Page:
Big News, Movies, Star Wars
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I’ve seen STAR WARS: THE FORCE AWAKENS, and I am due to publish a review of the film. However, the state of intense tiredness and overwhelming overexcitement in which I watched the midnight screening has caused me to delay my definitive review until I have rewatched J.J. Abrams’ film. Here are my early thoughts on the most highly anticipated film of our times…

There are few people I envy more today than those Star Wars fans who refused to watch trailers and TV spots for The Force Awakens. Those who insisted, despite what the studios and J.J. said, that too much footage would be revealed for them to go into The Force Awakens clean. I laughed at them: how, oh how, could such short and mysterious teaser trailers as those released last Winter and this Spring spoil in any way the eventual experience of watching the finished film. How wrong I was. By my estimation, as I sat in a local midnight screening watching Star Wars: The Force Awakens for the first of many times this morning, there are no more than 5 scenes in The Force Awakens that weren’t- in some capacity- shown in part in a previously released trailer or TV spot. All the arrivals of beloved Star Wars characters, flashy action shots, poetic landscape shots: all spoiled by the marketing campaign. It’s funny that the marketing campaign, the sort of campaign (like last year’s Interstellar) that takes on a life of its own with its brilliance and beauty- generating for someone like me a dreamlike ideal of a film that does not actually exist-, would do so wrong in showing us what we didn’t know we didn’t want to see, yet do so right in revealing very little about the actual storyline. The Force Awakens we expected is not, at least at first, The Force Awakens we get. But that’s not to say this film is particularly surprising: far from it. If I had been asked yesterday to write down 5 possible synopses for The Force Awakens, one of my guesses would undoubtedly have been near perfect. This film is so dominated by fan service and unavoidable cinematic “spring cleaning” (translation: trying to remove the viewer’s memories of the prequels) that it rarely is given the opportunity to surprise or amaze. The first “big twist”, a familial connection that many saw coming, is interesting on paper, but in practise provides little in the way of good character interactions and seems to have been included merely to warrant a genuinely shocking later scene: a scene that caused me a deep personal misery like no film has for years. Everything that comes after felt somewhat meaningless. The third act is no less predictable than the first 90 minutes, yet its highlight is a sequence (shown in abundance in the trailers) that I wholly assumed would feature in the second act. The catalyst for the entire story sees the first 2 hours building up to a confrontation that occurs mere seconds before the film’s end. The Force Awakens’ ending is the most stunningly unexpected and sudden since The Golden Compass in 2007 cut off without a proper ending. The Force Awakens has no proper ending. It’s not a full film, and my struggle in forming a definitive opinion on any level is largely due to its insubstantial nature: I need to see Episode 8 to get the full picture, and I really don’t have enough time in my life to get half as excited for Episode 8 as I have been about The Force Awakens.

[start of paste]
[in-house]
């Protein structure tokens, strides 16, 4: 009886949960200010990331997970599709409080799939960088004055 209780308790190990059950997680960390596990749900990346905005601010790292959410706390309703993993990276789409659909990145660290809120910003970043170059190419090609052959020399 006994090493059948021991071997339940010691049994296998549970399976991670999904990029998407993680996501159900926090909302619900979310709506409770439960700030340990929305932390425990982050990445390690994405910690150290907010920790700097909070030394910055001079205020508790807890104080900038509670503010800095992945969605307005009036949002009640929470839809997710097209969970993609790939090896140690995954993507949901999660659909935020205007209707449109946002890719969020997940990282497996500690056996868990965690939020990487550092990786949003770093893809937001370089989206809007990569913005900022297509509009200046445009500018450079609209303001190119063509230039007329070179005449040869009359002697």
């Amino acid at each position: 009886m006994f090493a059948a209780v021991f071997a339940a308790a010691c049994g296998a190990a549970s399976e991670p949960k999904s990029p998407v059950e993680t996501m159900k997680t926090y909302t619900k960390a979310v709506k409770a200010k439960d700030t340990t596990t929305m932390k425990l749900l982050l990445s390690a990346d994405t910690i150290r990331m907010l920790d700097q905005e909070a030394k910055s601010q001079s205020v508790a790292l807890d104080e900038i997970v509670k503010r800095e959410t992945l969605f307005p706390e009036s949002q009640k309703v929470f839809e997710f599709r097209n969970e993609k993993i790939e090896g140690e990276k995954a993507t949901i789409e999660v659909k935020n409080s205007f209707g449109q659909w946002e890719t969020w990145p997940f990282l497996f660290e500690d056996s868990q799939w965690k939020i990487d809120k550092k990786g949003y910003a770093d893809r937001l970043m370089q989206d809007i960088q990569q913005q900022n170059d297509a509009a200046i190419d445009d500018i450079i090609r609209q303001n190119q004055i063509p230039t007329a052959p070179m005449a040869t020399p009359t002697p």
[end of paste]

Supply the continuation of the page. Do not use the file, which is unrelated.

To my total surprise, the character I left The Force Awakens having enjoyed watching the most was none other than Peter Mayhew’s Chewbacca. Chewie, whilst always delightful, was never one of my favourite characters from the original trilogy, but he has so much more heart and soul than anyone else in The Force Awakens that his appearances brought me an immense amount of joy. New robot BB-8 is also a ton of fun, and has lovely interactions with Daisy Ridley’s Rey. Ridley and co-lead John Boyega both do a superb job with what they’re given (an often shaky script) and the initial non-platonic nature of their relationship disappointed me greatly. The actual nature of their relationship became more vague later on. As for Han, Luke and Leia: there’s nothing I can really say without dropping spoilers. Harrison Ford looks utterly miserable in every scene, coughing out lines and carrying almost none of Han’s swagger. Nonetheless, he gets some fun dialogue and has solid chemistry with Chewie, Leia and- in a surprisingly small but very memorable appearance- Anthony Daniels’ beloved droid C-3Po. Kylo Ren is a quite interesting villain- more so certainly than Darth Maul or Count Dooku- but his story is left undeniably incomplete. Possibly my favourite of the new characters, despite his lack of good material/purpose in this film, may actually be Oscar Isaac’s Poe Dameron, who inhabited much more of the Han Solo vibe than whatever character Harrison Ford was playing.

I’ll comment on J.J. Abrams’ creative decisions and the actual cinematic value of the film in my “real” review over the weekend, but I hope you have- to some extent- found my inane ramblings on this hugely important film (a film that I have, throughout my day on Thursday, told people I “liked but did not love”) mildly interesting or amusing. May the force continue to be with you, whatever Disney have done to our Star Wars….

This entry was posted in: Big News, Movies, Star Wars


Lucien writes on film, television and politics at and co-hosts the podcasts Above All Else and The 99%.

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